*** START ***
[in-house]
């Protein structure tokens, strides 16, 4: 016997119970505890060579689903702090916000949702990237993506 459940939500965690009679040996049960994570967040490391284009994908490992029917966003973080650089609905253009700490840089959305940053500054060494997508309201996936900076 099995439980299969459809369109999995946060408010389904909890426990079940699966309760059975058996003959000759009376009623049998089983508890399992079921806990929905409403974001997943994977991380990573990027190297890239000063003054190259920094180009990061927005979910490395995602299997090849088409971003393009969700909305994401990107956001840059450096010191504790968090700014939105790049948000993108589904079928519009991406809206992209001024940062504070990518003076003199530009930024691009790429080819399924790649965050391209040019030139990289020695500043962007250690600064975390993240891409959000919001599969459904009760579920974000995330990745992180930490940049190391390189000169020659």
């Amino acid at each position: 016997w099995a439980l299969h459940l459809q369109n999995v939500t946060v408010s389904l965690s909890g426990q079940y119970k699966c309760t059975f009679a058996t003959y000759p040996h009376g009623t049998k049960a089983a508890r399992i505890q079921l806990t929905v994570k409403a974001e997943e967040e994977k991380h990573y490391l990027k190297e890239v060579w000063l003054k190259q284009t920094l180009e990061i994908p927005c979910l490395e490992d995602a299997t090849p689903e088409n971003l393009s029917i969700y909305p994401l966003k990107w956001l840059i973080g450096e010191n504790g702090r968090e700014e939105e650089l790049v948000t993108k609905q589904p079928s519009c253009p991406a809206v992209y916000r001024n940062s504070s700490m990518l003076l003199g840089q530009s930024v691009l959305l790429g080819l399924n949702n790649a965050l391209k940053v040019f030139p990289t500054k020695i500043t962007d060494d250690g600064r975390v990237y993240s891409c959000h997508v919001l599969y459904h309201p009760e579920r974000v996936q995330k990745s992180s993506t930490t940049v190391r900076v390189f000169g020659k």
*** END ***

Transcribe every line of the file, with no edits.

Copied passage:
[in-house]
């Protein structure tokens, strides 16, 4: 016997119970505890060579689903702090916000949702990237993506 459940939500965690009679040996049960994570967040490391284009994908490992029917966003973080650089609905253009700490840089959305940053500054060494997508309201996936900076 099995439980299969459809369109999995946060408010389904909890426990079940699966309760059975058996003959000759009376009623049998089983508890399992079921806990929905409403974001997943994977991380990573990027190297890239000063003054190259920094180009990061927005979910490395995602299997090849088409971003393009969700909305994401990107956001840059450096010191504790968090700014939105790049948000993108589904079928519009991406809206992209001024940062504070990518003076003199530009930024691009790429080819399924790649965050391209040019030139990289020695500043962007250690600064975390993240891409959000919001599969459904009760579920974000995330990745992180930490940049190391390189000169020659």
């Amino acid at each position: 016997w099995a439980l299969h459940l459809q369109n999995v939500t946060v408010s389904l965690s909890g426990q079940y119970k699966c309760t059975f009679a058996t003959y000759p040996h009376g009623t049998k049960a089983a508890r399992i505890q079921l806990t929905v994570k409403a974001e997943e967040e994977k991380h990573y490391l990027k190297e890239v060579w000063l003054k190259q284009t920094l180009e990061i994908p927005c979910l490395e490992d995602a299997t090849p689903e088409n971003l393009s029917i969700y909305p994401l966003k990107w956001l840059i973080g450096e010191n504790g702090r968090e700014e939105e650089l790049v948000t993108k609905q589904p079928s519009c253009p991406a809206v992209y916000r001024n940062s504070s700490m990518l003076l003199g840089q530009s930024v691009l959305l790429g080819l399924n949702n790649a965050l391209k940053v040019f030139p990289t500054k020695i500043t962007d060494d250690g600064r975390v990237y993240s891409c959000h997508v919001l599969y459904h309201p009760e579920r974000v996936q995330k990745s992180s993506t930490t940049v190391r900076v390189f000169g020659k």